Practical guidance

When you are accused of breaching something

When you are accused of breaching something

This is a checklist of the things that you should think about when you are accused of a breach of any legal requirement:

  • Don’t panic.  It won’t help.  All you can do is do your job.
  • Be sceptical.  Just because someone claims your organisation is in the wrong, it doesn’t mean that it is necessarily the case.
  • Check the facts.  Are they really as claimed by the other party?
  • Be analytical.  There is a set of claimed facts, but does that logically mean that there is likely to be some breach of duty.
  • Gather together all relevant legal documentation, copy leases, copy correspondence, and records of works to the property, and pick out what appear to be the relevant bits.
  • Get some input from people who may know what the real facts are, including employees and former employees, or trustees and former trustees.
  • Do some homework on the legal basis of the alleged wrongdoing.  There are some good basic facilities online.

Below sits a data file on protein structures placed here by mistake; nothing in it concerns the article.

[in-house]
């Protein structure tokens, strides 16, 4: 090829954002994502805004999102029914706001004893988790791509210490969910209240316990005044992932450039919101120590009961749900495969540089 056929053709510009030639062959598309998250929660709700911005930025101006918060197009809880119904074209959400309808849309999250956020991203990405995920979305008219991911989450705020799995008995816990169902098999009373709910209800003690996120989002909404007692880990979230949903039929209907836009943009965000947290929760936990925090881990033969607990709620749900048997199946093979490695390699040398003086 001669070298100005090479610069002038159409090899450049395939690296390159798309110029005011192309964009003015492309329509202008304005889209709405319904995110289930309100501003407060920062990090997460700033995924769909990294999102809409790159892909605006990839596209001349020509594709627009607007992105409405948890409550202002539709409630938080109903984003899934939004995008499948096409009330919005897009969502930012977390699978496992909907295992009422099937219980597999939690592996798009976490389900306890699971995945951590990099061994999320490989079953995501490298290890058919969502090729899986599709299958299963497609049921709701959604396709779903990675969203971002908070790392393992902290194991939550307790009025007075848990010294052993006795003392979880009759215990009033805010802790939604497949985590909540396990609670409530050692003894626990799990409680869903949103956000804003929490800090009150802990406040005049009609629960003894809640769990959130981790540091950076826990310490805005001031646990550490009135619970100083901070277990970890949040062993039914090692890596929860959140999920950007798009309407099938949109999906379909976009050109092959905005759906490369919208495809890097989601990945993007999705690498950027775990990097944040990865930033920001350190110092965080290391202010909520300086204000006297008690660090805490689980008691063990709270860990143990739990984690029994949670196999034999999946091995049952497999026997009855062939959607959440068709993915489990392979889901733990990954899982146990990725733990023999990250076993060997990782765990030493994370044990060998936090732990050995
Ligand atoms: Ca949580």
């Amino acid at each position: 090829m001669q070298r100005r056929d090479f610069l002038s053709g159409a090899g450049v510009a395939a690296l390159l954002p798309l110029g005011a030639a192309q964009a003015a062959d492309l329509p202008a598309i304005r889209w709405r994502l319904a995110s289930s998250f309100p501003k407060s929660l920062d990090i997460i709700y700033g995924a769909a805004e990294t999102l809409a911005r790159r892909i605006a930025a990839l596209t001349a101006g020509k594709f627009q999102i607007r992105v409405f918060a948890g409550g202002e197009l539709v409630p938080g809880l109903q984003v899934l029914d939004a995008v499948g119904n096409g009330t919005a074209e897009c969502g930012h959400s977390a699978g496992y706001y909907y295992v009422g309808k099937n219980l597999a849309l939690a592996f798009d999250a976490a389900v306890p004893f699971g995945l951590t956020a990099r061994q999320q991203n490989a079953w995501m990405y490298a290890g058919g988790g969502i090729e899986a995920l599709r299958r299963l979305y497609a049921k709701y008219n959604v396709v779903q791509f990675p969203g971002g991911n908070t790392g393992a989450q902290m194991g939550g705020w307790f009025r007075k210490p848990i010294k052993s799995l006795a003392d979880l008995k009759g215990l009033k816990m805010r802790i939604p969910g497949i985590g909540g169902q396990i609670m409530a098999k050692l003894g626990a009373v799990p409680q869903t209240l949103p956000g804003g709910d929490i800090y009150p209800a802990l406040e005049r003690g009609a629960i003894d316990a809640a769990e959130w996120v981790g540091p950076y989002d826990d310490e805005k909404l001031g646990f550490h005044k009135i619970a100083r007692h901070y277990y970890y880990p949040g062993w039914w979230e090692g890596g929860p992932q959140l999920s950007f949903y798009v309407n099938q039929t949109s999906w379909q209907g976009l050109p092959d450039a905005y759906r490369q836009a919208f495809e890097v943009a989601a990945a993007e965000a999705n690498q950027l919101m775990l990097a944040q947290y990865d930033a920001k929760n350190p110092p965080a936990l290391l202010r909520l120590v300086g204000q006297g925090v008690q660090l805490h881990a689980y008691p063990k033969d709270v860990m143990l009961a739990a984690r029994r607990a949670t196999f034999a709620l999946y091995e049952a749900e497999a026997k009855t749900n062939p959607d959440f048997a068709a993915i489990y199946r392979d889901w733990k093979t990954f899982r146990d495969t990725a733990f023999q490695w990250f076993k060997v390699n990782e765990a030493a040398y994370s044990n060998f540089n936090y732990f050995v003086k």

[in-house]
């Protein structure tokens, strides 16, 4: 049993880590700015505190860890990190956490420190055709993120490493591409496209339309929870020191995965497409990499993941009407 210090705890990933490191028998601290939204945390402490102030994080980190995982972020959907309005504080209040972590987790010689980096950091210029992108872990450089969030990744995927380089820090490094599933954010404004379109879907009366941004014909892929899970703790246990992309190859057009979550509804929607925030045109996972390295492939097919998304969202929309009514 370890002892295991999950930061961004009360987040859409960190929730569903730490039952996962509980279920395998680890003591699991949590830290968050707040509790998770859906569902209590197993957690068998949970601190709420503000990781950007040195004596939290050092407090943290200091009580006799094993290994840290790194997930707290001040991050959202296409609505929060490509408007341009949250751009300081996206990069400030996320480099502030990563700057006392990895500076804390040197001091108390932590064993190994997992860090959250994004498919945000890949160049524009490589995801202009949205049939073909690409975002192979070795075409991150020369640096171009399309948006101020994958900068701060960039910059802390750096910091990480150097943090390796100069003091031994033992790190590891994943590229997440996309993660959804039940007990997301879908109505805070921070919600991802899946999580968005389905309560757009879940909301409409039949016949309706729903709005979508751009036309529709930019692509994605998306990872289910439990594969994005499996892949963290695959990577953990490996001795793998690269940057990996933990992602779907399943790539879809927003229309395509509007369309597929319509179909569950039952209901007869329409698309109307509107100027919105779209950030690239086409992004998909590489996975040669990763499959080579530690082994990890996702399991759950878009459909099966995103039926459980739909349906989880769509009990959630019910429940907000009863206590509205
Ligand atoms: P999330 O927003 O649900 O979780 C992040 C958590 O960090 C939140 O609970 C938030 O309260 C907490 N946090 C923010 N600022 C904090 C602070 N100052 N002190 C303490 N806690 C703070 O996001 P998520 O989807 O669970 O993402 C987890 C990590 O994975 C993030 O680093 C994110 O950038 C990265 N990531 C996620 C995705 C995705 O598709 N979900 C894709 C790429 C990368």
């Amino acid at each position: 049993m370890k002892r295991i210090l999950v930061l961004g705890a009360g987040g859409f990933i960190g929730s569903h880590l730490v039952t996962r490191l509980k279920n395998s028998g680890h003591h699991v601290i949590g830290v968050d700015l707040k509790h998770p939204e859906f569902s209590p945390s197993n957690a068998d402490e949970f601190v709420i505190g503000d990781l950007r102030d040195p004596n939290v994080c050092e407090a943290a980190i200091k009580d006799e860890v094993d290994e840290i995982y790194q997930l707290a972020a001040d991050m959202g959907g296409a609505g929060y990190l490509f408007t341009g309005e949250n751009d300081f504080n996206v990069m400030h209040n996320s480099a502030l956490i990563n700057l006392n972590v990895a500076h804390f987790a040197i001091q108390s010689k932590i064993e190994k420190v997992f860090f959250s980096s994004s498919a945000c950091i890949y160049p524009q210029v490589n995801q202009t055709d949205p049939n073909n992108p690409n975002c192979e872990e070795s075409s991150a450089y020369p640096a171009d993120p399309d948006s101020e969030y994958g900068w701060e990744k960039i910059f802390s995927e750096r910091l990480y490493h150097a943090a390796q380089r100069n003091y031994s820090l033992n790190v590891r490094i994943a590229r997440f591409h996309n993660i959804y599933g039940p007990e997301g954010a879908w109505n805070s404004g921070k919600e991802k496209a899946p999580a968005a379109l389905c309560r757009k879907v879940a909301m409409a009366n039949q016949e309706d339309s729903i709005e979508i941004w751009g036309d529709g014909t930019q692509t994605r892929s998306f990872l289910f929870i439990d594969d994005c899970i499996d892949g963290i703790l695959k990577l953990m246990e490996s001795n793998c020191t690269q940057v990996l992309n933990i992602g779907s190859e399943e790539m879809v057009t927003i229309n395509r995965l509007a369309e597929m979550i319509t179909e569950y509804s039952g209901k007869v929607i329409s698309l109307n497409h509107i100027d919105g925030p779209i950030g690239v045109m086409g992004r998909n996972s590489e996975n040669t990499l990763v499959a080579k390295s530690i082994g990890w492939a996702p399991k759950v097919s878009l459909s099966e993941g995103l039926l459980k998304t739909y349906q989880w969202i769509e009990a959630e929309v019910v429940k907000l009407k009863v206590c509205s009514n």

• Look for legal expenses insurance in your organisation’s policies and consider if it’s covered.  If it seems it might be, contact your broker or the insurer.
  • Communicate with the other party to find out how serious and aggressive they are and what they are looking for.  Show concern at what appears to be their perceived problem, but take the line that you are checking the position from your end and seeing what you have to do.
  • Consider an appropriate strategy for dealing with the problem, even if you have insurance and are going to seek advice.
  • If it does not look as though you can deal with with in a swift, satisfactory risk-averse and cost-effective manner, consider whether you should take legal advice as to the next steps that you should take.